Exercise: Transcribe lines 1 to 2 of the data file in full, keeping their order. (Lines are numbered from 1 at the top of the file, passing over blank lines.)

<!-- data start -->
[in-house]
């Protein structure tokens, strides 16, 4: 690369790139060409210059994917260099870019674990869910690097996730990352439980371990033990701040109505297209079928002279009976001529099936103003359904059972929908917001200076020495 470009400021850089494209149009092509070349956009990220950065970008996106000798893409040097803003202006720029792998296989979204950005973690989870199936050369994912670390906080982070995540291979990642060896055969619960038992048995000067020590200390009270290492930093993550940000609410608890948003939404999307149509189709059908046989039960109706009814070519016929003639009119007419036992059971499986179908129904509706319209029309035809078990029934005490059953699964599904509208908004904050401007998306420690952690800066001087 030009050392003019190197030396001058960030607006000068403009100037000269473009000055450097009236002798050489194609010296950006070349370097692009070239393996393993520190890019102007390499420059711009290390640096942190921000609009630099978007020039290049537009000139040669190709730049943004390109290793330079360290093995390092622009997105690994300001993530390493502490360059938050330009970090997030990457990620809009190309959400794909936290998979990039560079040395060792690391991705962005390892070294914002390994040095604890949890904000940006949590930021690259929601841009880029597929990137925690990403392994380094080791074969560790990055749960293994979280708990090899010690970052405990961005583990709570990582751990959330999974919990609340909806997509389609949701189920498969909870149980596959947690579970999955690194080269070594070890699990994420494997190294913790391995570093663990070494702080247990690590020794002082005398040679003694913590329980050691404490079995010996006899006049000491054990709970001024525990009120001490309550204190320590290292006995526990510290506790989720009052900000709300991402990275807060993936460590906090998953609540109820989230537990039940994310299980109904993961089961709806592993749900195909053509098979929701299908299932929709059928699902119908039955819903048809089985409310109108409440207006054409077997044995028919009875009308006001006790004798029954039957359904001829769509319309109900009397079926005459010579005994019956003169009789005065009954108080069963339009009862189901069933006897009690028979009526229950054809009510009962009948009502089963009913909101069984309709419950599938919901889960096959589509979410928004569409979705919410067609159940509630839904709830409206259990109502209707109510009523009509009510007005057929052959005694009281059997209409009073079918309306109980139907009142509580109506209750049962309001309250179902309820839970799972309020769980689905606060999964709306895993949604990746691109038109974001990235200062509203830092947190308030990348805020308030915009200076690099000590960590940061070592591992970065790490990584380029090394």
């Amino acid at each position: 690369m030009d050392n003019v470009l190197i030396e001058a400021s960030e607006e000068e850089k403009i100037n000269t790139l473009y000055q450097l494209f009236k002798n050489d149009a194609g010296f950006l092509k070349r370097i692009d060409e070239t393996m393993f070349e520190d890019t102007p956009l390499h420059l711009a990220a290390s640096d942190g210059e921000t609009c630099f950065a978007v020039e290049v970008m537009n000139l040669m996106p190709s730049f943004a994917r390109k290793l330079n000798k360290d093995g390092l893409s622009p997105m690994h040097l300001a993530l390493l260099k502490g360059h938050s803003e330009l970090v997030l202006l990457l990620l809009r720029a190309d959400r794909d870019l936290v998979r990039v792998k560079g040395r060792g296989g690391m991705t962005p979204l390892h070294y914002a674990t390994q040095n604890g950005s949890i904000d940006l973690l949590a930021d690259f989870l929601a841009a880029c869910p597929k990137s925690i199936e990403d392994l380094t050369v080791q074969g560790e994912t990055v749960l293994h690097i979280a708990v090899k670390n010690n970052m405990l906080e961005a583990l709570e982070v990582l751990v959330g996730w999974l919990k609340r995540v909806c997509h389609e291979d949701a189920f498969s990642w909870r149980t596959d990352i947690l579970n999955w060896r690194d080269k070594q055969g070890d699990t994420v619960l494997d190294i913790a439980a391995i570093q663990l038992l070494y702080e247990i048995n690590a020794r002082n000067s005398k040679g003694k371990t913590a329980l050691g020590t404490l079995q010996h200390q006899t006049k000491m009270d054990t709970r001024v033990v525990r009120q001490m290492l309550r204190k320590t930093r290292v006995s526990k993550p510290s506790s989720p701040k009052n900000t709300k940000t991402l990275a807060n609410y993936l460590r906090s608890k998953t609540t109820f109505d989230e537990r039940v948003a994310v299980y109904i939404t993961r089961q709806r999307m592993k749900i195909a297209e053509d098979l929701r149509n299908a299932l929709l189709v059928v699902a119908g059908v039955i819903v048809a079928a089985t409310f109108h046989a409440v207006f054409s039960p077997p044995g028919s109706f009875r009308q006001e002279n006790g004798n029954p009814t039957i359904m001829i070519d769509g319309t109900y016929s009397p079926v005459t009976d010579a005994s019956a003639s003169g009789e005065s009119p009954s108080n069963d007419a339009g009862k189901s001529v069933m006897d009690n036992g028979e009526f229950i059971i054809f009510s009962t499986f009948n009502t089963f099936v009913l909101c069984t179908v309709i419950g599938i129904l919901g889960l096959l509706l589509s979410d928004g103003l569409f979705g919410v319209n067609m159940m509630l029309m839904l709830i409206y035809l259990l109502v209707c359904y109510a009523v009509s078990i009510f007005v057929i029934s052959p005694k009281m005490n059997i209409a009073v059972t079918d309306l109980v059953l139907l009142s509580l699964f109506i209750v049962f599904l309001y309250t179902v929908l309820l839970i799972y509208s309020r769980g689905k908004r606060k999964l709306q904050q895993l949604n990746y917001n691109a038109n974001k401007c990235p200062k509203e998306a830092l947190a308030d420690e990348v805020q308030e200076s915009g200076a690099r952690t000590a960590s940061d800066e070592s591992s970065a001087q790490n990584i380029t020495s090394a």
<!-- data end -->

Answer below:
[in-house]
């Protein structure tokens, strides 16, 4: 690369790139060409210059994917260099870019674990869910690097996730990352439980371990033990701040109505297209079928002279009976001529099936103003359904059972929908917001200076020495 470009400021850089494209149009092509070349956009990220950065970008996106000798893409040097803003202006720029792998296989979204950005973690989870199936050369994912670390906080982070995540291979990642060896055969619960038992048995000067020590200390009270290492930093993550940000609410608890948003939404999307149509189709059908046989039960109706009814070519016929003639009119007419036992059971499986179908129904509706319209029309035809078990029934005490059953699964599904509208908004904050401007998306420690952690800066001087 030009050392003019190197030396001058960030607006000068403009100037000269473009000055450097009236002798050489194609010296950006070349370097692009070239393996393993520190890019102007390499420059711009290390640096942190921000609009630099978007020039290049537009000139040669190709730049943004390109290793330079360290093995390092622009997105690994300001993530390493502490360059938050330009970090997030990457990620809009190309959400794909936290998979990039560079040395060792690391991705962005390892070294914002390994040095604890949890904000940006949590930021690259929601841009880029597929990137925690990403392994380094080791074969560790990055749960293994979280708990090899010690970052405990961005583990709570990582751990959330999974919990609340909806997509389609949701189920498969909870149980596959947690579970999955690194080269070594070890699990994420494997190294913790391995570093663990070494702080247990690590020794002082005398040679003694913590329980050691404490079995010996006899006049000491054990709970001024525990009120001490309550204190320590290292006995526990510290506790989720009052900000709300991402990275807060993936460590906090998953609540109820989230537990039940994310299980109904993961089961709806592993749900195909053509098979929701299908299932929709059928699902119908039955819903048809089985409310109108409440207006054409077997044995028919009875009308006001006790004798029954039957359904001829769509319309109900009397079926005459010579005994019956003169009789005065009954108080069963339009009862189901069933006897009690028979009526229950054809009510009962009948009502089963009913909101069984309709419950599938919901889960096959589509979410928004569409979705919410067609159940509630839904709830409206259990109502209707109510009523009509009510007005057929052959005694009281059997209409009073079918309306109980139907009142509580109506209750049962309001309250179902309820839970799972309020769980689905606060999964709306895993949604990746691109038109974001990235200062509203830092947190308030990348805020308030915009200076690099000590960590940061070592591992970065790490990584380029090394």